Types of Attic Insulation

Many homes are under-insulated, which can lead to high energy bills* and preventable problems like ice dams in the winter. The good news is that attic insulation is one of the cheapest and most effective home improvement projects you can undertake to save money on heating and cooling costs and improve your home’s comfort.

A professional attic inspection is the best way to determine if you have the recommended amount of insulation. If not, adding more can dramatically cut your energy costs and help you to meet climate zone requirements for reducing greenhouse gas emissions.

The R-Value of a insulation product measures its ability to resist heat flow. The higher the R-Value, the greater the insulating power. Different climate zones require different R-Values to achieve a desired level of energy savings.

Insulation is typically sold in battsĀ attic insulation at GCI or rolls that are fitted between wall studs, attic joists and ceiling rafters, floor joists, and wood beams. The width of the batts or rolls is sized to fit standard stud and joist spacing. They can be installed as a DIY project, although it is recommended that you consult with the manufacturer for installation and safety guidelines.

Loose-fill insulation can be made from a variety of materials, including cellulose (recycled newspaper), fiberglass, and mineral (rock or slag) wool. All of these are produced using recycled materials. Loose-fill insulation is blown in place by experienced installers to ensure the proper density and R-Value. Other types of loose-fill insulation include polystyrene beads and vermiculite.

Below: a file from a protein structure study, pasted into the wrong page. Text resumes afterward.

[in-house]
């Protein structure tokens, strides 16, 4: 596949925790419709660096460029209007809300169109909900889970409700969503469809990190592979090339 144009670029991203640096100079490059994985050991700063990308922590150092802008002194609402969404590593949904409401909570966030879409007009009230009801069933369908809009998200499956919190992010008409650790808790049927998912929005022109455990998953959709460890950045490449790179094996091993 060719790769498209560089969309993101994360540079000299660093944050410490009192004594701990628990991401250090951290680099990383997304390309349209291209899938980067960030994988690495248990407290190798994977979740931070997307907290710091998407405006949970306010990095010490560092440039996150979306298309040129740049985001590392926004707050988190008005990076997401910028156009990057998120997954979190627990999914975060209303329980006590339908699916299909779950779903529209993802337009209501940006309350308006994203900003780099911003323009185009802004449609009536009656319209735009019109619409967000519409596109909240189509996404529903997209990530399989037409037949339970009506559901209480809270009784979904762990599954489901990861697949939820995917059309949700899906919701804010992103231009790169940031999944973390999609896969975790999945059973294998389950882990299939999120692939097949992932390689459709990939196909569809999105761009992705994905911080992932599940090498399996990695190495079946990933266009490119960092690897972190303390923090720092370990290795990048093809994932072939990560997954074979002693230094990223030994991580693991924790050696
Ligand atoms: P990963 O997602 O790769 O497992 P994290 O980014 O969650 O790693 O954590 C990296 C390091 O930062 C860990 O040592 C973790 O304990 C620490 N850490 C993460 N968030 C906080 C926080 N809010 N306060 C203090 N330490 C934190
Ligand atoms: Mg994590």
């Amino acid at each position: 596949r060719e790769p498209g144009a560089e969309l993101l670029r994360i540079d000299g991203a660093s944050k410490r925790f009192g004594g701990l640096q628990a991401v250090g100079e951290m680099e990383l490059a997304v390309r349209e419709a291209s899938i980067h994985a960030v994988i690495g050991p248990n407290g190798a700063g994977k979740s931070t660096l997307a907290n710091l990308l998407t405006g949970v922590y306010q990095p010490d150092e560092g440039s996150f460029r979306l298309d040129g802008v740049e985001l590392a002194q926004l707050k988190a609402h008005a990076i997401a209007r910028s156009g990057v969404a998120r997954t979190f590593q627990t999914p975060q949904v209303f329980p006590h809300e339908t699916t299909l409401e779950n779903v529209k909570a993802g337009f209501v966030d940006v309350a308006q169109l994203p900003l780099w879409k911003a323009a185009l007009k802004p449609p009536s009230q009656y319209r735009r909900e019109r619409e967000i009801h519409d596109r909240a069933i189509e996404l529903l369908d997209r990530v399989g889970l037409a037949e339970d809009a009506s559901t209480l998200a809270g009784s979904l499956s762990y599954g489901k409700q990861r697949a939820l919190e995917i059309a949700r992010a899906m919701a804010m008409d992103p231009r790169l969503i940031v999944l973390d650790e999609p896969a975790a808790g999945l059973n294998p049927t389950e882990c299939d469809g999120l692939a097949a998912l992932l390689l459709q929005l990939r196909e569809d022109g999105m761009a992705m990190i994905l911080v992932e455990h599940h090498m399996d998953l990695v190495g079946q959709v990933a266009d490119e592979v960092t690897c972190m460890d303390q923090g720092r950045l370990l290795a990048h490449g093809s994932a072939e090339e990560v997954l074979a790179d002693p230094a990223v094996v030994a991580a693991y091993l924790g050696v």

Fiberglass batt insulation is often the most affordable choice and performs well in most residential applications. It is available in a variety of R-Values and fits into tight spaces easily. It can also be trimmed and shaped to fill gaps around wires and pipes.

While it does a good job of resisting conductive and convective heat flow, fiberglass insulation is susceptible to moisture damage. When it gets wet, it can reduce its R-Value significantly and take a long time to dry out.

A radiant barrier or reflective insulation system is a type of attic insulation that works by reflecting radiant heat away from the home. It is often used in conjunction with air-sealing to improve a home’s thermal performance.

An ENERGY STAR qualified contractor can help you to determine which type of attic insulation is best for your home. They can also conduct a thorough attic inspection and recommend the correct R-Value for your area. Energy Star recommends a minimum of R-38 for most attics. To learn more, visit the Energy Star website.